Should I plan a swap partition for Jaguar?

in macOS edited January 2014
I have read that creating a large swap partition for 10.1.x can allow you to run many apps a bit smoother together. Does anyone know if this is true for Jag? I have just gotten my iBook700 and don't have anything to lose by partitioning (other than a few gigs of my 20) I often will run Illustrator, Photoshop, Dreamweaver, itunes, limewire, Eudora, and Netscape at the same time with my 384 megs of Ram. So far I have pretty pleased with my g3 os x performance but I would be willing to go through the trouble if I can be assured that it is worth it by someone with Jag experience. Perhaps Jag already has an improved swap routine? I have checked and have had as many as 12 swaps in /var/vm

BTW, does anyone have partitioning scheme ideas for my 20gig drive? I will still need 9.2 too.




  • Reply 1 of 5
    No, creating a swap partition on the same drive does not improve performance. Only moving the partition to a different (and preferably faster) drive will give you better performance.

    In any case, you'd be better off just buying another stick of RAM. Real RAM always performs better than virtual memory.

    As for repartitioning, I always recommend users to create a single large partition -- NOT to split it up into various pieces. The only gains you get by partitioning is a different method of personally organizing your files (which can often be more confusing to users) and the ability to use disk utilities to repair one partition when booting from the other. Since you're going to have to reboot to repair anyway, I simply suggest booting from a CD to repair the disk.
  • Reply 2 of 5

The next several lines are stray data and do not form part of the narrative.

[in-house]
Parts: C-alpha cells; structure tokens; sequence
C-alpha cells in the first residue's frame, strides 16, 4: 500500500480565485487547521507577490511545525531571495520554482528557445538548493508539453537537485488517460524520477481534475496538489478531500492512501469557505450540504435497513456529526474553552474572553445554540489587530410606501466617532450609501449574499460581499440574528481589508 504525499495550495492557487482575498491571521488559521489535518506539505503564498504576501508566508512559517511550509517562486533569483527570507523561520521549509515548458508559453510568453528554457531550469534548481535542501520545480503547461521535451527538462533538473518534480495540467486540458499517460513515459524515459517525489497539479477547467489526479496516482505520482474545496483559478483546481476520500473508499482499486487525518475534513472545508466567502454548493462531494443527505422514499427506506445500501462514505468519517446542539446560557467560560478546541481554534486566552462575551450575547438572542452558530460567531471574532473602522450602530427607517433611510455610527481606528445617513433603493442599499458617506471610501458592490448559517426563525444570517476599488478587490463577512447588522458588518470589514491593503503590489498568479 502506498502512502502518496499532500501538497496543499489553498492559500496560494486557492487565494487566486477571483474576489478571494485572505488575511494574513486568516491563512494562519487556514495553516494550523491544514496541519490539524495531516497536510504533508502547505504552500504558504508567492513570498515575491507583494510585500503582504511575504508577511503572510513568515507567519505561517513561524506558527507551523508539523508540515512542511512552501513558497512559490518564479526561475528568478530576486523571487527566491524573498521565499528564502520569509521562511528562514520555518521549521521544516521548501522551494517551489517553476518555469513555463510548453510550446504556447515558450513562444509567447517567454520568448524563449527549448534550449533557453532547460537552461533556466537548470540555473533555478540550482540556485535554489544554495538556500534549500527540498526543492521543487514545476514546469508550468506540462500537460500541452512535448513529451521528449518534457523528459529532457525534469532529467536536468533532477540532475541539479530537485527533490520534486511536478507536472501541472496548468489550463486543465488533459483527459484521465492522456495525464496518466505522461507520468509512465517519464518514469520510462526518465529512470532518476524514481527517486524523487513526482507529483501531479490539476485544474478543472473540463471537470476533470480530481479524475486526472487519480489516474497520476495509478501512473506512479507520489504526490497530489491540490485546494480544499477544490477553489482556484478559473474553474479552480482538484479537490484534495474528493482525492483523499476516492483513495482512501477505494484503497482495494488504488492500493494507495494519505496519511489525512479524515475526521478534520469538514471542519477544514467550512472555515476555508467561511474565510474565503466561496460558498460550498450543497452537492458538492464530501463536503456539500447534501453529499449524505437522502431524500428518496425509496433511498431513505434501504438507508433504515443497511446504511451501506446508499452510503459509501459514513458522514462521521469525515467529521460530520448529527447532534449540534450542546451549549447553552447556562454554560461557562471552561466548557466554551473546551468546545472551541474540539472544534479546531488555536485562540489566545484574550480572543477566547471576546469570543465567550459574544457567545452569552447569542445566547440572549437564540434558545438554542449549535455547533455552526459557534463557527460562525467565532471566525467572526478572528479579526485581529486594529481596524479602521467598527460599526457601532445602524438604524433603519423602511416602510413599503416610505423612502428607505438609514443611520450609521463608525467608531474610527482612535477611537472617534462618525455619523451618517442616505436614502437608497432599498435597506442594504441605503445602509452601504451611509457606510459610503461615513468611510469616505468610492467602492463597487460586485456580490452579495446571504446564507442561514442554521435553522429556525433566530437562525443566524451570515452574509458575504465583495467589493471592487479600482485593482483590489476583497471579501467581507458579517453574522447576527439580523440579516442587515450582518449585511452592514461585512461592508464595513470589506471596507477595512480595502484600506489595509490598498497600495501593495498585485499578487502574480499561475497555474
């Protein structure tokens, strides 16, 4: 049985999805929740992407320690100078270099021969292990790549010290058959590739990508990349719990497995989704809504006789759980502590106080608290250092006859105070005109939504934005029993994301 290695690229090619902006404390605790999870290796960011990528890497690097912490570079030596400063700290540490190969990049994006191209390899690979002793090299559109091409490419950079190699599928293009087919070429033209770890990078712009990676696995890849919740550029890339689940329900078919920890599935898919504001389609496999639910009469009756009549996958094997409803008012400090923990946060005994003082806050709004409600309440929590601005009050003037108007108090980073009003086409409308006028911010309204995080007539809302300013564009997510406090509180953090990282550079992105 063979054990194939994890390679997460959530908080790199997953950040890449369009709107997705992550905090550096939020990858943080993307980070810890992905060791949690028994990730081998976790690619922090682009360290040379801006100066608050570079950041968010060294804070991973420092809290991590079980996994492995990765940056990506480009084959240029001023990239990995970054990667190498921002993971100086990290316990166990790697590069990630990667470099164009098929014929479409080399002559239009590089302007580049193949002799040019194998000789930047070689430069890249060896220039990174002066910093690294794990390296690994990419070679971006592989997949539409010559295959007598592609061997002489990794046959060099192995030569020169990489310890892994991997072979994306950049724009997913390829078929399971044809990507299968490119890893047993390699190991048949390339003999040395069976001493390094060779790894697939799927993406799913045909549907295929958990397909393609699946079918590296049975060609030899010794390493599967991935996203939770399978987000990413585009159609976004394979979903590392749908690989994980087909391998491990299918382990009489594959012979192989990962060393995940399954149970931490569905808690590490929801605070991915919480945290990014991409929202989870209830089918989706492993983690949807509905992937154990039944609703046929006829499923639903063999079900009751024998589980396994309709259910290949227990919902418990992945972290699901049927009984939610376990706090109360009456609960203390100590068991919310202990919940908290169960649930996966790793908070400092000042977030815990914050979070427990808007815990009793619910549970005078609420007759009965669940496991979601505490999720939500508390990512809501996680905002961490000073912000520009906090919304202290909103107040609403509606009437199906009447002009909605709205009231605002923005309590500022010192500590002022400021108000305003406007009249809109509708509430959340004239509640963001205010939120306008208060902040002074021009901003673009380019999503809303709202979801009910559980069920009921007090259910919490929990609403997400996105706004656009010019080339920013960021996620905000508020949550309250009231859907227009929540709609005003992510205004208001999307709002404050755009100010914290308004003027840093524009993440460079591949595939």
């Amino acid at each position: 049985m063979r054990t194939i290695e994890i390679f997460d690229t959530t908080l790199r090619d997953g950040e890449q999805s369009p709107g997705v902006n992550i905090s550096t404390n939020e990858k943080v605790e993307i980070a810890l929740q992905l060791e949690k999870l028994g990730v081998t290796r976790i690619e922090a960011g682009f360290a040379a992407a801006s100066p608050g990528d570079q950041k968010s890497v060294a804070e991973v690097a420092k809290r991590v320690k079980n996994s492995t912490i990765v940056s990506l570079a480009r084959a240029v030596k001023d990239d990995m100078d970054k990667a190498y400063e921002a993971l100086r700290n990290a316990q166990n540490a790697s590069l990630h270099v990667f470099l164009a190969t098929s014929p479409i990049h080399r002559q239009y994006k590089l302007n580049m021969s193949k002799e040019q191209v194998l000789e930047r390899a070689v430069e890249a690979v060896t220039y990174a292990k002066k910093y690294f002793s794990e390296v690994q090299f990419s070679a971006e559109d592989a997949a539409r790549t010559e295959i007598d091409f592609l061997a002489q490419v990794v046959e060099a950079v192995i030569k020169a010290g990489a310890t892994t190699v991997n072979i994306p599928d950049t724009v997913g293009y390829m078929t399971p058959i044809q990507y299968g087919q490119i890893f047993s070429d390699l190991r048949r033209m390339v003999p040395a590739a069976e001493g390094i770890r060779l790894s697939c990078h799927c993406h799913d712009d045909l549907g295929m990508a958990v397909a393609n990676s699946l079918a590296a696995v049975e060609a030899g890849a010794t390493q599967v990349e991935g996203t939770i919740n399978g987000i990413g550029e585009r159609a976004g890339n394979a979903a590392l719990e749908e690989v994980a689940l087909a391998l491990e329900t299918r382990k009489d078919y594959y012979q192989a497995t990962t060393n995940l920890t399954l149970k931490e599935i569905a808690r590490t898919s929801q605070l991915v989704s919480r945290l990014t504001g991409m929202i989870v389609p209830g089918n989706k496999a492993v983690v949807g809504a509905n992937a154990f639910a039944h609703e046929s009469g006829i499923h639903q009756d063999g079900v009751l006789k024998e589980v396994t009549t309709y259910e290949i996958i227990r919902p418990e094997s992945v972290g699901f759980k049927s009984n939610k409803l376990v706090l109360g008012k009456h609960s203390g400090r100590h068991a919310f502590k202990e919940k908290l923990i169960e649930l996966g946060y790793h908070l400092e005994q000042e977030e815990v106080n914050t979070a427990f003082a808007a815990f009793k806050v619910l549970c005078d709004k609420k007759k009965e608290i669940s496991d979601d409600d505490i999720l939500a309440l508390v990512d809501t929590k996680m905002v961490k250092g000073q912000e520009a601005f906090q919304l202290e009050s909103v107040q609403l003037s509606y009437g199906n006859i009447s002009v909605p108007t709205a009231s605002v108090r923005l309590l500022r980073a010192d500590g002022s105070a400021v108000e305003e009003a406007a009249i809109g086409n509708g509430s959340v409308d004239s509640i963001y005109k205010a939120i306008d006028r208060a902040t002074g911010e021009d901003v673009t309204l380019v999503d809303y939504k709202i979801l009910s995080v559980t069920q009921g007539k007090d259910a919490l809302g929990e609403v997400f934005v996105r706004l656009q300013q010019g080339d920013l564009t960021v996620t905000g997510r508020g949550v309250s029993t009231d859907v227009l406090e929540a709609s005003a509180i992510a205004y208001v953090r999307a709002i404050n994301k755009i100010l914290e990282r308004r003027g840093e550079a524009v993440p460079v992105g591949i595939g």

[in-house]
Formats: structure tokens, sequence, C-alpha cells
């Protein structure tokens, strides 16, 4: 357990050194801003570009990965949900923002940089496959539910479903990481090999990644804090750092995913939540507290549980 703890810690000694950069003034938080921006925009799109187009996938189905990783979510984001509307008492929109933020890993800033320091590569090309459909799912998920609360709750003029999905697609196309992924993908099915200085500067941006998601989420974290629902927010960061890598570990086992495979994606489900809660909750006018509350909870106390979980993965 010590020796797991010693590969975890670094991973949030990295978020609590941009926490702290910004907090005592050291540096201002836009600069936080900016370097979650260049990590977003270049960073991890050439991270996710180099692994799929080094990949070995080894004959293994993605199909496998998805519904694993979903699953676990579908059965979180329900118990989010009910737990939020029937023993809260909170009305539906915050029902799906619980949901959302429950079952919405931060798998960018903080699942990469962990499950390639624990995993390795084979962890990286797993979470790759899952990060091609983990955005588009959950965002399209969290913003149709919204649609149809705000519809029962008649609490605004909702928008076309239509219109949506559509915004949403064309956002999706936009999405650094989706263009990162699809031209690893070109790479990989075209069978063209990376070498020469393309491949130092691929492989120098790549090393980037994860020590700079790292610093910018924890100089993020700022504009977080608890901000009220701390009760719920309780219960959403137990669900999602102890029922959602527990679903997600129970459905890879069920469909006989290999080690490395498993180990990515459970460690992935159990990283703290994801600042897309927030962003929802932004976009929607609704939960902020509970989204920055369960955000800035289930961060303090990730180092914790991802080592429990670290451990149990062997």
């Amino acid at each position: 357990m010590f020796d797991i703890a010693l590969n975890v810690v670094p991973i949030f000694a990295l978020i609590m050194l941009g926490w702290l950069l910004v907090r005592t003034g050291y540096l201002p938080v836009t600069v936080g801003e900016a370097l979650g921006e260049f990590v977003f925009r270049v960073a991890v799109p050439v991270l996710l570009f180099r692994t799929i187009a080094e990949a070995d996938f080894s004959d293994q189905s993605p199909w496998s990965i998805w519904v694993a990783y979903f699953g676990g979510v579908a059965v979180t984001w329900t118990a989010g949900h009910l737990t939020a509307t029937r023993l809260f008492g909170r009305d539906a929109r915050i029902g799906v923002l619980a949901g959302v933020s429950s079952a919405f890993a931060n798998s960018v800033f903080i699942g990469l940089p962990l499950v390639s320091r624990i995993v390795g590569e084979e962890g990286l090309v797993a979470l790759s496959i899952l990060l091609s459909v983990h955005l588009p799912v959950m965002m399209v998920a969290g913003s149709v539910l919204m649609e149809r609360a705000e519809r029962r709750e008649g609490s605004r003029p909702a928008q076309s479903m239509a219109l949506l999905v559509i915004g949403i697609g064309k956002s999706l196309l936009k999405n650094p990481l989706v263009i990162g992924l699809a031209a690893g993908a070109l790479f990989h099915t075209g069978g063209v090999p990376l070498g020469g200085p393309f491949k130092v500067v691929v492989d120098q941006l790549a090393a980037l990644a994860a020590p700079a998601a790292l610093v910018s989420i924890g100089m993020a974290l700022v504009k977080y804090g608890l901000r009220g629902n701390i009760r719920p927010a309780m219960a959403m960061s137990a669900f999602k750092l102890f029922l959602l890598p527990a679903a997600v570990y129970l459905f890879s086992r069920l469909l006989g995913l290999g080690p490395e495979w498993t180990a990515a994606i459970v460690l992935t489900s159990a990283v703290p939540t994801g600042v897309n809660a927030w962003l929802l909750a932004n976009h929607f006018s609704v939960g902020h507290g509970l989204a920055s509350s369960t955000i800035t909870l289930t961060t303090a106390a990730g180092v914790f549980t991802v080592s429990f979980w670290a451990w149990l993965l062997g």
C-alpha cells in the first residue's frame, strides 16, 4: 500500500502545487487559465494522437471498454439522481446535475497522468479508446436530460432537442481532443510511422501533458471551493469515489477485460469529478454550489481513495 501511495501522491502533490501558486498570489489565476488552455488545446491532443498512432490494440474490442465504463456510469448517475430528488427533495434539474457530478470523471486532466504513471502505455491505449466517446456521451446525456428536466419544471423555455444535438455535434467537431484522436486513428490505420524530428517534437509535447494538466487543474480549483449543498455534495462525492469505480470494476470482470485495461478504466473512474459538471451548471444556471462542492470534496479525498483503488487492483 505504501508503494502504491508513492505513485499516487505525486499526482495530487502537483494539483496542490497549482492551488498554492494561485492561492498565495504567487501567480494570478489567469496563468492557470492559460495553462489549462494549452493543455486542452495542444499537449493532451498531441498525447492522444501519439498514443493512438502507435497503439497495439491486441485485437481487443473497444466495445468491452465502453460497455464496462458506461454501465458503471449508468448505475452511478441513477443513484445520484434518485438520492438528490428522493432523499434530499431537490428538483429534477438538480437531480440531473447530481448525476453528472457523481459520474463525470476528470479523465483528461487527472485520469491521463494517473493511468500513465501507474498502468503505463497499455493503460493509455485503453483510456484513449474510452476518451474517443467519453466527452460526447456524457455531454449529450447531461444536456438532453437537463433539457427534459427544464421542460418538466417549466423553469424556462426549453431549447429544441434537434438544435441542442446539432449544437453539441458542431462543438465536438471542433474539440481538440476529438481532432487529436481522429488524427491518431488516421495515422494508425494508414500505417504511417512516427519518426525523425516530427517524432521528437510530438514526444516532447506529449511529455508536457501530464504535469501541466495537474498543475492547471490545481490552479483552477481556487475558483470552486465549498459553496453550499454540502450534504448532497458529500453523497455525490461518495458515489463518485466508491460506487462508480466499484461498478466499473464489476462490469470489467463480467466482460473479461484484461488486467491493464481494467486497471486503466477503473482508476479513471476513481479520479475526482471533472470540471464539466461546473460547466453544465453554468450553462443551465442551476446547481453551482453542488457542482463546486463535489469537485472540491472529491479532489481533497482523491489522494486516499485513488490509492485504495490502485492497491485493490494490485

Just to add ...

    When it comes to these issues there should be no difference between Jag and the other Mac OS Xes. As far as I know nothings changed at the core that would make a swap partition better or worse.
  • Reply 3 of 5
    As long as Mr. Ph.D is talking out of his ass, I'll do the same.

    You don't need to bother with putting the swap file on a second HD, because the speed difference is slight to none.

    I tested my own installation of OS X.1 with the swap file either on the same partition, or on a second HD. No difference that I can tell. That's with 576 MB RAM on a Sawtooth 400. Maybe with a faster CPU I'd notice a difference? I don't know, like I said, I'm talking out of my ass. But since Mr. Ph.D. does it...well you figure it out.

    BTW, Scott, did you know that PHD stands for Piled Heavy and Deep? I should know, I'll have one myself in a few months. And you can bet your ass I'm not going to put it in my handle. Only idiots hide behind their degrees.
  • Reply 4 of 5
    Actually, the only case where moving the swap to another drive would help is when a) you have little memory and are constantly paging out and b) you are also constantly accessing the drive for files, such as with heavy graphic and video editing.

    So, JYD is right. The perceived performance boost is usually negligible.

    [ 08-13-2002: Message edited by: Brad ]</p>
  • Reply 5 of 5
    spartspart Posts: 2,060member
    What little boost there would be should come from the fact that the partition (provided it is only used for swap and nothing more) will not become fragmented.

    If you have 256 MB of RAM it's probably not a problem.
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